Oregon State Supreme Court building in Washington D.C.

Today, turning on the news almost guarantees a segment discussing President Trump’s recent Twitter activity or Congress’ difficulty to pass a bill. However, very little media attention is paid to the third branch of our country’s government—the judiciary. The United States Supreme Court is the highest ranking judicial body and is currently composed of nine justices that serve for life. The Supreme Court has the final say in all cases involving laws of Congress and any state-court case relating to federal law. Their duty is to ensure that the Constitution is upheld throughout the nation. This is a big responsibility, and currently there are many cases pending decisions in the Supreme Court, including two that have the potential to create significant change throughout the country.

The Supreme Court only reviews a small percentage of cases that are appealed, explained Portia Hall, a government teacher and director of the Franklin Constitutional Law team. “They only take cases that are constitutionally important or issues that have boiled to the surface.” This means that cases discussing subjects that have come up in multiple states need to be addressed on a national level, or by the Supreme Court. This was evident in Masterpiece Cakeshop v. Colorado Civil Rights Commission. An owner of a cake shop denied service to a gay couple on the grounds that he did not want to create a wedding cake for same-sex weddings because of his religious beliefs. In 2016, the case was presented to the Supreme Court, which now has to decide whether the owner’s refusal to serve a same sex couple violates Colorado’s Anti-Discrimination Act and whether this denial of service ultimately violates the Free Speech or Free Exercise Clauses of the First Amendment.

Freedom of religion is explicitly stated in the Constitution, but so is the Equal Protection Clause of the Fourteenth Amendment which guaranteed the equal protection of all people under the law, making this such a difficult case to determine. The case also highlights the social progression of our society that extends much further than the founders anticipated in the original drafting of the Constitution.

Another potentially monumental case is Gill v. Whitford. This case questions the constitutionality of gerrymandering, or the redistricting of electoral districts to favor one political party in an election over another. New districts are formed in each state every ten years (or every census) which allows the party in power to draw new lines. In Gill v. Whitford, the Republican majority in Wisconsin developed a voting district map that would allow Republicans to maintain a majority under any likely voting scenario. The Supreme Court now has to decide whether this redistributing violates the Equal Protection Clause of the 14th Amendment by systematically diluting the voting popularity of Democratic voters statewide. Hall explains that if the Court rules this partisan gerrymandering to be unconstitutional, “two-thirds to three-fourths of the states would have to throw out all of their districts, redraw all the lines, as well as profoundly change the makeup of the House of Representatives.”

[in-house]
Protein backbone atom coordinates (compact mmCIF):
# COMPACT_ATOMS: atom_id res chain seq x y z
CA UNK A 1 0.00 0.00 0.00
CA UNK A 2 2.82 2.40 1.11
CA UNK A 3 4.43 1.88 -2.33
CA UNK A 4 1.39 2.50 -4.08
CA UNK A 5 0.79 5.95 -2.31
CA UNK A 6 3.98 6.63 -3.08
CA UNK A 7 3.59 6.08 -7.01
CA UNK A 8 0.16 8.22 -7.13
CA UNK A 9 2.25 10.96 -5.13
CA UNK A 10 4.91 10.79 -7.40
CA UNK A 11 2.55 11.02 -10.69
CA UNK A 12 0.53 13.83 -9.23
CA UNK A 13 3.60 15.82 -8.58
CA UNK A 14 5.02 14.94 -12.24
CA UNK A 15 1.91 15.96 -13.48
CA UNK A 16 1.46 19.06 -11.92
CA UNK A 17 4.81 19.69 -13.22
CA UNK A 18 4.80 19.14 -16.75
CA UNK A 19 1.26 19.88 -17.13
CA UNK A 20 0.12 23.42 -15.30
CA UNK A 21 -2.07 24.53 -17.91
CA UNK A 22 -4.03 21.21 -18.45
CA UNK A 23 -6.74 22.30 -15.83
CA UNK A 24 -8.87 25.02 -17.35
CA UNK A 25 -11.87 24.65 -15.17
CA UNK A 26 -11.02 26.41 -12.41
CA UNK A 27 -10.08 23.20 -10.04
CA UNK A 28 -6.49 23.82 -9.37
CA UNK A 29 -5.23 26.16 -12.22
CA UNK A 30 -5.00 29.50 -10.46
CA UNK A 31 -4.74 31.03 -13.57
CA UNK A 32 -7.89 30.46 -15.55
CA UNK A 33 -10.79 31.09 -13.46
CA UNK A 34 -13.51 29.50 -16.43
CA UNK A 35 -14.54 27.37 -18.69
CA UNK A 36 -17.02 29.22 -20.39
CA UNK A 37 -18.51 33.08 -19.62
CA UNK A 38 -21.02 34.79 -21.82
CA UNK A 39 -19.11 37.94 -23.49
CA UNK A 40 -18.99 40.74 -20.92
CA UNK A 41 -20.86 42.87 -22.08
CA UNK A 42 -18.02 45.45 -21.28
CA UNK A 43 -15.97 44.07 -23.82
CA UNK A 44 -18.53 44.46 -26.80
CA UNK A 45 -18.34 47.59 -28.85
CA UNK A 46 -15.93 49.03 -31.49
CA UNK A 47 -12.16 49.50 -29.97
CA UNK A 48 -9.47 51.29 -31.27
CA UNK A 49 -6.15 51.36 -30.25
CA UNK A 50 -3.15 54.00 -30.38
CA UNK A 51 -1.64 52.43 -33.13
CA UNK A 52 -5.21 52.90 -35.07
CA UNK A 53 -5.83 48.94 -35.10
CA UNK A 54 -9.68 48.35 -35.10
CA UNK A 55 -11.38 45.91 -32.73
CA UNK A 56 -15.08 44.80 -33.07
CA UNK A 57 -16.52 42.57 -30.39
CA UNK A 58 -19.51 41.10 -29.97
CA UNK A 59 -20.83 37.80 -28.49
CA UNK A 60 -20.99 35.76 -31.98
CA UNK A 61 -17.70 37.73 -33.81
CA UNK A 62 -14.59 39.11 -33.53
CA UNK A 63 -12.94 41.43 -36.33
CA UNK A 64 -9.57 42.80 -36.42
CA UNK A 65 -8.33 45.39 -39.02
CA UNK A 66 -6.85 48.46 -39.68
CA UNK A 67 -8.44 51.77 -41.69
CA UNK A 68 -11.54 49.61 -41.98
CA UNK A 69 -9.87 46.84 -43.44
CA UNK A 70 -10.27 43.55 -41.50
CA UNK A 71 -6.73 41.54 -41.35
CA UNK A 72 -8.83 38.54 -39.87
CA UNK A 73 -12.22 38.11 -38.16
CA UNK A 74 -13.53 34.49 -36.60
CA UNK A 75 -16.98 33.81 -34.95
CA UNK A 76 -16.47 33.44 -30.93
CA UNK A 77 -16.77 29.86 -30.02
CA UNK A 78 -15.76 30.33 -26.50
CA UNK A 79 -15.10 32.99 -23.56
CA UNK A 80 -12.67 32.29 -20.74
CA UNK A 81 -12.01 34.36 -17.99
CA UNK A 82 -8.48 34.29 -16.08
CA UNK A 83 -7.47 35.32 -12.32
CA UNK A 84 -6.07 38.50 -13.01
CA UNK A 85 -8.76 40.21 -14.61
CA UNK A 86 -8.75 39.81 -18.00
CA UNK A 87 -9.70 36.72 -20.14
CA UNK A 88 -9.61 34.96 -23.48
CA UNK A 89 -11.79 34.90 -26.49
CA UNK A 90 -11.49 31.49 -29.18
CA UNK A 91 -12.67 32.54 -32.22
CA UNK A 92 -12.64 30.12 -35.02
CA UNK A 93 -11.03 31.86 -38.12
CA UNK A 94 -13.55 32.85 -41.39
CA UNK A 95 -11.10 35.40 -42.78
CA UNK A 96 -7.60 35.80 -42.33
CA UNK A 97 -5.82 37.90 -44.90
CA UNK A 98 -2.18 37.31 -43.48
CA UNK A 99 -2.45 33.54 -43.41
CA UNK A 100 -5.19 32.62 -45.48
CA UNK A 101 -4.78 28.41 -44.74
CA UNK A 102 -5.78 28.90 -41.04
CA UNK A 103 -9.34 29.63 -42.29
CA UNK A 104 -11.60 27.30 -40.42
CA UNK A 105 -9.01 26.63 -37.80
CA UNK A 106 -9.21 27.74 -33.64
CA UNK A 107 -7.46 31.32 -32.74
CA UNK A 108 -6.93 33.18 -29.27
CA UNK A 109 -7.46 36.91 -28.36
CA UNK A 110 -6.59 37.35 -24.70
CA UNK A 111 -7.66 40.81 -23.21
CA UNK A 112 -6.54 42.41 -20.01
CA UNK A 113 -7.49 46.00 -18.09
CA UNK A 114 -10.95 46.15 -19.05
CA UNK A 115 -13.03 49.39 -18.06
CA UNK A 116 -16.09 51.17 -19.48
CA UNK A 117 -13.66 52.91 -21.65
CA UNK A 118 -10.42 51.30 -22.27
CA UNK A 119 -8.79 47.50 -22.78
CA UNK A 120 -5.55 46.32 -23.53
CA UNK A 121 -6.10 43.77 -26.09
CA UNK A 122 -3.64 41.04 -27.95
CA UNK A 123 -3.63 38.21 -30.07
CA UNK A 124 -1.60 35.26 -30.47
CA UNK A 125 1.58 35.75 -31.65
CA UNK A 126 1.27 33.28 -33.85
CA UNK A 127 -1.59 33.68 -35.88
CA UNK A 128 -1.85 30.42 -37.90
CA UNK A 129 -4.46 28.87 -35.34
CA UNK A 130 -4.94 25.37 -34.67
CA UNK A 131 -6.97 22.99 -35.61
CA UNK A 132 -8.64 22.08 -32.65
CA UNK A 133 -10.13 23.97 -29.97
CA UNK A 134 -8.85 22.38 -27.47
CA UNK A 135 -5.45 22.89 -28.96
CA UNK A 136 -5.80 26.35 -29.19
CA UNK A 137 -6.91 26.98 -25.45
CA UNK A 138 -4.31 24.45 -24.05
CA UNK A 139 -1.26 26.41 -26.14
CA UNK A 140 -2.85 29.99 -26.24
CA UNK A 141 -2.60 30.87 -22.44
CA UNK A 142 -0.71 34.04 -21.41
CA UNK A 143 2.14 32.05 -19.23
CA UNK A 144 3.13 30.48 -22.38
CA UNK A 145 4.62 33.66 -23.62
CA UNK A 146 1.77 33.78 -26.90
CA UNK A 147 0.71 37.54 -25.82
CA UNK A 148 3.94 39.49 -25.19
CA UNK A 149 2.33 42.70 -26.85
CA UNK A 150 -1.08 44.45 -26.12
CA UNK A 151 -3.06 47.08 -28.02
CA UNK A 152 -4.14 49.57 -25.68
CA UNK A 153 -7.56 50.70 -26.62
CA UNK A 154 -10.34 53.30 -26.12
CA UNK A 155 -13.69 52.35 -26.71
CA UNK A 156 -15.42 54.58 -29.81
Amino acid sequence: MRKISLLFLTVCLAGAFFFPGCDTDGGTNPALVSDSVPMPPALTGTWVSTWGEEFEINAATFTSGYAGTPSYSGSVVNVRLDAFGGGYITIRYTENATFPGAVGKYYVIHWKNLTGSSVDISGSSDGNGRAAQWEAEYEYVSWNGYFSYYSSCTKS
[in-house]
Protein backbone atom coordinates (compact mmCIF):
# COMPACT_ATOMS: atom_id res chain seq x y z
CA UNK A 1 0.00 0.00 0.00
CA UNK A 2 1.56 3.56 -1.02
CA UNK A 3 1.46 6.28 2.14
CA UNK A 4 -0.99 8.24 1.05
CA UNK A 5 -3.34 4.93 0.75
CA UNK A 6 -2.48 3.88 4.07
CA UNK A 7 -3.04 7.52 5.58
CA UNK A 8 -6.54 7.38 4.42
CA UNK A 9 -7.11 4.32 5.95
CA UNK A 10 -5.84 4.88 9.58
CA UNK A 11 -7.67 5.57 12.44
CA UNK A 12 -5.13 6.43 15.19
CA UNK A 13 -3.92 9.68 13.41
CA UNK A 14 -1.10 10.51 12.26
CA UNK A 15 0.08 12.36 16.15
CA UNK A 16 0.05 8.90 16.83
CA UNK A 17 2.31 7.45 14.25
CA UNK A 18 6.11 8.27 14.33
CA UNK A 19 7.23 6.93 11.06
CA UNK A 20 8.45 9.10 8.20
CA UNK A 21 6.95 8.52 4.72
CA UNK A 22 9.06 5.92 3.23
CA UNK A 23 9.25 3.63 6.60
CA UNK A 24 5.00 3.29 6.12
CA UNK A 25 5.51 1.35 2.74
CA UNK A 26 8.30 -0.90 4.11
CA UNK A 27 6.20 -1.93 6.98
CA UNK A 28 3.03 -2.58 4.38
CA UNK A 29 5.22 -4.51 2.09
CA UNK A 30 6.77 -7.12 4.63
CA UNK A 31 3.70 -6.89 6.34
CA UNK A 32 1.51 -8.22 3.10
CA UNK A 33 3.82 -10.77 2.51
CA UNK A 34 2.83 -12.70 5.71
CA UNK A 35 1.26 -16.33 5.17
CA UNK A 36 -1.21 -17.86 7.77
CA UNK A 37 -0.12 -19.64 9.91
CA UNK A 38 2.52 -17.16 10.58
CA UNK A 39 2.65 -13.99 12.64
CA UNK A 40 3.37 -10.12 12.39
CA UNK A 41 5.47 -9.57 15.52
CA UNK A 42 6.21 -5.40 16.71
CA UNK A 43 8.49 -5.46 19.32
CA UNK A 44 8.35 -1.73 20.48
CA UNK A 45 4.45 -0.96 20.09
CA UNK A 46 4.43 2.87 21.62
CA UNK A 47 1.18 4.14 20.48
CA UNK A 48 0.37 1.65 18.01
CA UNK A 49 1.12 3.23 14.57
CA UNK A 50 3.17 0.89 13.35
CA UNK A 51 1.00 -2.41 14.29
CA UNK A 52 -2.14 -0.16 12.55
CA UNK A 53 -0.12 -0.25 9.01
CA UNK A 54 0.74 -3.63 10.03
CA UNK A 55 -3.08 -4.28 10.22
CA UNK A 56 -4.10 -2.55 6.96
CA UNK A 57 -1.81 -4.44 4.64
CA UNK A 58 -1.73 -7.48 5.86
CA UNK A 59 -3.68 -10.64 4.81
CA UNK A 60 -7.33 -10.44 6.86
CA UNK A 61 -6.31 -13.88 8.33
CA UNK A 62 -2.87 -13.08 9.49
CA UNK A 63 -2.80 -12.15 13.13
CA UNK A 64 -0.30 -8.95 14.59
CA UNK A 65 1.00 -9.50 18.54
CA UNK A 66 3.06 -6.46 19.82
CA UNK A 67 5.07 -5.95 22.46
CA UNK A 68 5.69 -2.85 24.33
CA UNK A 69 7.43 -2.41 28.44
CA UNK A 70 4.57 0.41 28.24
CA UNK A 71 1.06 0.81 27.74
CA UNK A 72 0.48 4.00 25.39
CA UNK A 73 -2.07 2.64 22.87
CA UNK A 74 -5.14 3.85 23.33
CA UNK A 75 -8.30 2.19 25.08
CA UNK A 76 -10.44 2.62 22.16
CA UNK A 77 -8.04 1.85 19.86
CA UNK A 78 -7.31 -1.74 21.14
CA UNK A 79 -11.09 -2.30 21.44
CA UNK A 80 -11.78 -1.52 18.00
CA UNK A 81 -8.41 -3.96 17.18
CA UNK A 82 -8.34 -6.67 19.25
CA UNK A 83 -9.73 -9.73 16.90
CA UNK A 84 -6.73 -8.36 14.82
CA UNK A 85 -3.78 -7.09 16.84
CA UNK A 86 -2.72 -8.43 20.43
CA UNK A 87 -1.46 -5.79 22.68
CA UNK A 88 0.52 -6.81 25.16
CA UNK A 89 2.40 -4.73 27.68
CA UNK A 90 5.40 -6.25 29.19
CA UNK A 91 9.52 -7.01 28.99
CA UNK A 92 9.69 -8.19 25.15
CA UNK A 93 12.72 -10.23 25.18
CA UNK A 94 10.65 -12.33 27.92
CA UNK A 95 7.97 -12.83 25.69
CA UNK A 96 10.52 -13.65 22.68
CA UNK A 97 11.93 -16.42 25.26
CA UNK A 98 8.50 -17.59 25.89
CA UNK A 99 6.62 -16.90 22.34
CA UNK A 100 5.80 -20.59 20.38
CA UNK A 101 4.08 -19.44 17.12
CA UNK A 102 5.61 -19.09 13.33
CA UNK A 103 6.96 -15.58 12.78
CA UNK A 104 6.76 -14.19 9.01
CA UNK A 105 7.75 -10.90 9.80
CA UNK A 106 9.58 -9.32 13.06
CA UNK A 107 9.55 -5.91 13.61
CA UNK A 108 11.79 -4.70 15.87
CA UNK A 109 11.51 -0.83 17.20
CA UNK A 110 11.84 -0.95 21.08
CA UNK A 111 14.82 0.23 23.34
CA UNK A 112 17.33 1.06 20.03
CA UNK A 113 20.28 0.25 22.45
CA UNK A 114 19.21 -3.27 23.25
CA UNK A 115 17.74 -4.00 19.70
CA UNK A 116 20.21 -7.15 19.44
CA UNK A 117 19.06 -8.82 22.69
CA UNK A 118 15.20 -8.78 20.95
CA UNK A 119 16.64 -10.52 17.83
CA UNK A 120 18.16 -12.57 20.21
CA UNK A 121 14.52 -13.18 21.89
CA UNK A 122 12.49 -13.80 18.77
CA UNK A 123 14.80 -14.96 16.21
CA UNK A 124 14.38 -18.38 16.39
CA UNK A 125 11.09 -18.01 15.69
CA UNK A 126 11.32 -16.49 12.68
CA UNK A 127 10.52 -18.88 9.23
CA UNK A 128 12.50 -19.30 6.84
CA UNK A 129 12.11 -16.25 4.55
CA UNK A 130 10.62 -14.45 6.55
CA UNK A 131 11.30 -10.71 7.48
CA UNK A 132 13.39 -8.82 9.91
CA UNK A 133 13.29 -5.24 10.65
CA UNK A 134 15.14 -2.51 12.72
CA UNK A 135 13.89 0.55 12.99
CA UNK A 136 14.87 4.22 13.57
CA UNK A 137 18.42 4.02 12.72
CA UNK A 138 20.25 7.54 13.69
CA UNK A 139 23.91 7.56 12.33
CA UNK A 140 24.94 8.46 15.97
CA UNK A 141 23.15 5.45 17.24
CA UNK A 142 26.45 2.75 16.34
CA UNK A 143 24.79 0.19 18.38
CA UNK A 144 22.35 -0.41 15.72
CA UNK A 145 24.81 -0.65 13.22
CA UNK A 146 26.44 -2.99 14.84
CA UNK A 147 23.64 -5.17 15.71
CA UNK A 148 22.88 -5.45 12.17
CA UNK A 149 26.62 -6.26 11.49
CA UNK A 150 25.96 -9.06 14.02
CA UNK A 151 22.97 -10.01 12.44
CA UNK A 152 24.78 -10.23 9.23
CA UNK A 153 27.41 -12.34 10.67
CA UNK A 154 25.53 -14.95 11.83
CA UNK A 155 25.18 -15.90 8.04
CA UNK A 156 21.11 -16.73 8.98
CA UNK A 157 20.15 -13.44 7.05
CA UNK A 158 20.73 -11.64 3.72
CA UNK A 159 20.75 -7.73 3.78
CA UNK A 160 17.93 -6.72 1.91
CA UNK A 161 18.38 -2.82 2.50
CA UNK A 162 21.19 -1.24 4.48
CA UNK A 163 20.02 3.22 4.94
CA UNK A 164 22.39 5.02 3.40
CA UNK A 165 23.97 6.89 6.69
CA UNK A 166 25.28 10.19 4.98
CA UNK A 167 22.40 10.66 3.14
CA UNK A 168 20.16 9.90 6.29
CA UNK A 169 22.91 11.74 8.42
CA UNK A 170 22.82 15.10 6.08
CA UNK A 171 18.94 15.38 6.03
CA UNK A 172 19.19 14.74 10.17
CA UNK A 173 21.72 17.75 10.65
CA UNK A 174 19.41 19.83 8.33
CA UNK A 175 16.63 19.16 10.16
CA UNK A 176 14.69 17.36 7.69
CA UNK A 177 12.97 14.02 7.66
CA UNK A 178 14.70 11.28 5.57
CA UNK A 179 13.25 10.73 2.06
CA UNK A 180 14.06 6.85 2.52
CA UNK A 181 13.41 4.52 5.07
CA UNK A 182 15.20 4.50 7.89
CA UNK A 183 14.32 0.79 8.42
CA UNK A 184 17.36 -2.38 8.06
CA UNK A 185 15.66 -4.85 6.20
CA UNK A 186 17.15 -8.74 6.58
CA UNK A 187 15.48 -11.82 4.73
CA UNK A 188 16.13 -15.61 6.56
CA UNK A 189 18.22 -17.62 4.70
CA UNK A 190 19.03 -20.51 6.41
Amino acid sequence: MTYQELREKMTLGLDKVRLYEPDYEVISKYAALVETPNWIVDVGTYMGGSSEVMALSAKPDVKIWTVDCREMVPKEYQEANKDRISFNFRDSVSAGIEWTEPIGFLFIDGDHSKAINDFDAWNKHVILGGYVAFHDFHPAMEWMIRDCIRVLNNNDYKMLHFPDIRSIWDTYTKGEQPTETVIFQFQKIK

Despite the vast implications these decisions may cause, they are not prominently covered in the media. There is not much to talk about for these cases before a decision is made, and this is especially true if a ruling is not overturned and nothing changes. However, if the Court finds partisan gerrymandering unconstitutional and that the cake shop owner violated the couple’s rights, these cases will no doubt become publicized. As demonstrated with previous controversial Supreme Court cases, these decisions have the potential to change day-to-day behavior as well as political processes and social progress throughout our country.

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